After several days of immersion into diverse Israeli & Palestinian narratives, our Learning Community was invited by our friends Milad & Manar to work alongside of them with Palestinian kids at The House of Hope in Bethany. In this post, Kristen Kessler reflects on the formational journey of that day and its impact on who she is becoming.
Today, after 6 long days of giving ourselves fully to both the Israeli and Palestinian narratives, we were able to offer our energy in a more tangible way. We entered into the story of Milad and Manar and their organization, House of Hope, whose mission is to give Palestinian children in Bethany opportunities they might not otherwise receive because of Israeli restrictions on Palestine. These opportunities include after school programs, computer lessons, music outlets, writing tutorials, and other resources aiding in a safe, encouraging upbringing. We were invited to lead the kids in activities throughout the day, so we planned a day of drama, music, and games.
I was initially excited about this day because I love hands on interaction with youth. It has always been the area that touches the deepest places in my heart, and I knew it would be a time that would bring me a lot of joy. And it did. However, today was an experiences unlike any I have had. From an observer’s perspective, we led a day very similarly to a Vacation Bible School with stations, skits, and songs. But that was just the surface. I saw in one day at House of Hope what I’ve failed to see during 5 days of VBS in the past. Today, I witnessed a staff of young adults dedicating their lives to developing the future of Palestine. I encountered children who literally welcomed us with open arms and children who played and laughed with all their hearts. I watched Christians, Muslims, Palestinians, and Americans come together as a seamless group to show love to kids in the community. Most importantly, I walked away with a more profound understanding of people and of myself.
I came into today with a lot of knowledge about the conﬂict in this area and the challenges Palestinians face every day. I’ve read the books and watched the documentaries. I’ve walked through the Old Testament and New Testament narrative and have seen the ways our biblical history interacts with the current situation. I have engaged in the Israeli and Palestinian narrative, giving myself fully to the pain, redemption and retaliation in each story. With all of these understandings in the back of my mind, I interacted with the kids differently.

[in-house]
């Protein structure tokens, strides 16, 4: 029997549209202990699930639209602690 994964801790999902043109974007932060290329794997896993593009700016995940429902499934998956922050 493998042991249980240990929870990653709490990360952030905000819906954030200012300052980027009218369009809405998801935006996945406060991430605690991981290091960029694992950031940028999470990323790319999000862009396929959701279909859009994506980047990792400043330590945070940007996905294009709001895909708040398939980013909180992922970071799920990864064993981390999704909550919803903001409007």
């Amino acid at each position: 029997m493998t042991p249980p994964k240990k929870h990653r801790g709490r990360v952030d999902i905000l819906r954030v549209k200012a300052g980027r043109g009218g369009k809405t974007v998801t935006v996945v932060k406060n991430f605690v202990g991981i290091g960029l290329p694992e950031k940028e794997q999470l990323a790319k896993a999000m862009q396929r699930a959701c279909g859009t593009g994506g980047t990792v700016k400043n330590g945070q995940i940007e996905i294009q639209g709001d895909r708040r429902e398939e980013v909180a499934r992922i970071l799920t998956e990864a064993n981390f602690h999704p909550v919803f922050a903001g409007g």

When I was painting some of the girls’ nails, I was holding the hands of children who do not have the same freedom as me. I saw children who have to walk through check points and go days without water because of the occupation. When I looked into their eyes, I didn’t just see the equivalent of VBS kids in the United States; I saw children who are growing up as the next generation in Palestine, children whose family story is probably already embedded in her heart. The thought of those children spending the rest of their lives in the same conditions crushed my heart, but being apart of House of Hope even for a day gave me hope for the future.
My previous knowledge coupled with my interaction with the kids today solidiﬁed that all humanity deserves freedom, justice, and fair treatment. I’ve always conceptually known this, but today that has entered into the fabric of who I am. This is the beauty of The Global Immersion Project. “Mission Trip” is being redeﬁned. I did not come into House of Hope in the posture of a hero, but as a learner. By doing this, I entered today with compassion and left with a deeper understanding of who God has called me to be: a person who sits with the oppressed, sees their pain, and joins them in their hope for justice.